1. Email Has Been Flagged as Spam

Well, this is easy to spot. Email providers help to spot fake and phishing emails from senders before it hits your mail inbox by using complex and robust tools such as email filters. Whereas some emails are completely blocked from being received, you might receive others with a spam label or in your spam folder. Once an email is marked as spam, most email providers will disable links and attachments and let you decide if the email is legitimate.

In some cases, we have seen legitimate emails flagged as spam and placed in the spam folder. If you are not sure about an email in your spam folder, it is best to leave it there until you can ascertain that it is legitimate or delete it entirely if you can't confirm its authenticity. In other cases, phishing emails have not been flagged, and in such situations, extra caution is recommended when interacting with emails.

2. Uses a Public Email Domain (Alleges to be From an Organization)

Let's set up a scenario:
You are a loyal customer of ABZ Bank. Your bank has a website, , where people can visit for more information, and clients log in to check their balances and even transact from their accounts. Since you signed up for newsletters from the bank and the bank has been sending account notifications to your email, it uses the email address customer.support@abz.com. However, you have a new email from .

Let's pause for a moment...

Without going into the body of the email, there is information available to you. You can use this information to see an email address in addition to the name, the subject line, the address that the email was sent to (or all if the sender used the carbon copy, the CC option), security encryption used, and more. In Gmail, you can follow the procedure below:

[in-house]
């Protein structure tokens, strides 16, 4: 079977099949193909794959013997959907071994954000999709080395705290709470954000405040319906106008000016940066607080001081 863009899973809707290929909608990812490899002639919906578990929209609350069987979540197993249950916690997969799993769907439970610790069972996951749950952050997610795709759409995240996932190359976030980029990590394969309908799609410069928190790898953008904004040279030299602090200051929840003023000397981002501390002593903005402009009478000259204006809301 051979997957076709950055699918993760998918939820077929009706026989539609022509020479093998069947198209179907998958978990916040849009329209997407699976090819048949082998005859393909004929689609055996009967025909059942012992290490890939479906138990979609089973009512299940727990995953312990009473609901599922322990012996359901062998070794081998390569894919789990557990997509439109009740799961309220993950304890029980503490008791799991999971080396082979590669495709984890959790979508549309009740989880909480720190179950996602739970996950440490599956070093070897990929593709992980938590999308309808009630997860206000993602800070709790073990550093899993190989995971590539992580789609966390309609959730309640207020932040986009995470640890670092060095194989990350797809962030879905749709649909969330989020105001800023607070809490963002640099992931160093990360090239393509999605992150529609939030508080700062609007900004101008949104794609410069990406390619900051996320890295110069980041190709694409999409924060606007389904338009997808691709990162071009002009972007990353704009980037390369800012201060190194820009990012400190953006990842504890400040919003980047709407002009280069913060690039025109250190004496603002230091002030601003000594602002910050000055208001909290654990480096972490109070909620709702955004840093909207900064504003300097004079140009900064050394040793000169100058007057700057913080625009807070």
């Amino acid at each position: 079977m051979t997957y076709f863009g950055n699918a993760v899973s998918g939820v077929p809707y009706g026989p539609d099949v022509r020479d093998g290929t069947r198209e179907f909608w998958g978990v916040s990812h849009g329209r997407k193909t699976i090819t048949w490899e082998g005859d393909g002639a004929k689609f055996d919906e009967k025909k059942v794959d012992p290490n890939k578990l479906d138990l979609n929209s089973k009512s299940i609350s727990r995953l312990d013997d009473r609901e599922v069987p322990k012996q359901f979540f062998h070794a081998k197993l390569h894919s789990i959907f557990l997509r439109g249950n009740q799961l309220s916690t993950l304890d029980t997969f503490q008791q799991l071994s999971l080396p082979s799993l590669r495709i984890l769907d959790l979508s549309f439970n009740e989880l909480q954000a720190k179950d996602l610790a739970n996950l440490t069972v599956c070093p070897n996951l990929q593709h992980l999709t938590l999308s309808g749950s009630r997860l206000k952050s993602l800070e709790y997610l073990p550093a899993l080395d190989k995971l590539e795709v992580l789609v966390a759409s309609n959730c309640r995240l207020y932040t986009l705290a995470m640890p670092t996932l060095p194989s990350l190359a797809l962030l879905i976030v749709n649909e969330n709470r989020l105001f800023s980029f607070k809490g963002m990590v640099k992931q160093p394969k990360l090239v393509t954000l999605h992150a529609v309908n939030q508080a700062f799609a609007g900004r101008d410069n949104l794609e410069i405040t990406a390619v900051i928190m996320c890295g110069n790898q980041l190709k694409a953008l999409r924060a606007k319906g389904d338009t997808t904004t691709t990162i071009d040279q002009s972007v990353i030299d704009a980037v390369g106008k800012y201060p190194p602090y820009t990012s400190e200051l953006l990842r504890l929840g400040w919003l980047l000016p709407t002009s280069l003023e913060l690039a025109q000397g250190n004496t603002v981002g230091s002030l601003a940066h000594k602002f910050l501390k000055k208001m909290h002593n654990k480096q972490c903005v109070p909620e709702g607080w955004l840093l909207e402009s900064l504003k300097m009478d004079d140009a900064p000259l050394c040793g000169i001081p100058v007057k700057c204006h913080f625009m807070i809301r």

1) In the email body, click the down arrow in the email information box:

GMail Email Information

2. Analyze the email information provided:

GMail Email Information

This section can help identify a legitimate email from a phishing email. In our scenario, after conducting your preliminary analysis, you realize that although the public name is Customer Support ABZ Bank, just as all emails from the bank have, the email address in the email information box uses the public Gmail domain. This is a huge red flag and a high chance it is a phishing email!

What Steps Can You Take?

a. Do not take any action in such an email such as clicking links or downloading or opening documents

b. Open another email from ABZ bank that you can authenticate and confirm its legitimacy. If you have none, log in to your bank's website by clicking a bookmarked link or a link on a browser's web search results. Trigger an action that will result in an email being sent to you such as requesting a transaction statement.

c. Compare the headers of the legitimate email with those of the suspicious email. Chances are the emails' information will not match.

d. Contact your bank's fraud department or customer service and let them know about the email. Delete the suspicious email. You can also alert your email provider by reporting the email to them. In Google's Gmail, click on the three vertical dots on the right side of the email and select block, report spam, and report phishing. You can do all three!
GMail Email Reporting
GMail Email Reporting

Please note that the above emails from MIT Technology Review are legitimate and I am using them for demonstration purposes. I am always expecting emails from this sender.

3. Email Address Does Not Match The Content

Another email from ABZ Bank is in your inbox and is claiming that your account has been flagged by security agencies and is currently on hold. There is a big blue button that reads, "Fix Account Now" and a phone number with the label, "Call to Contact Customer Service".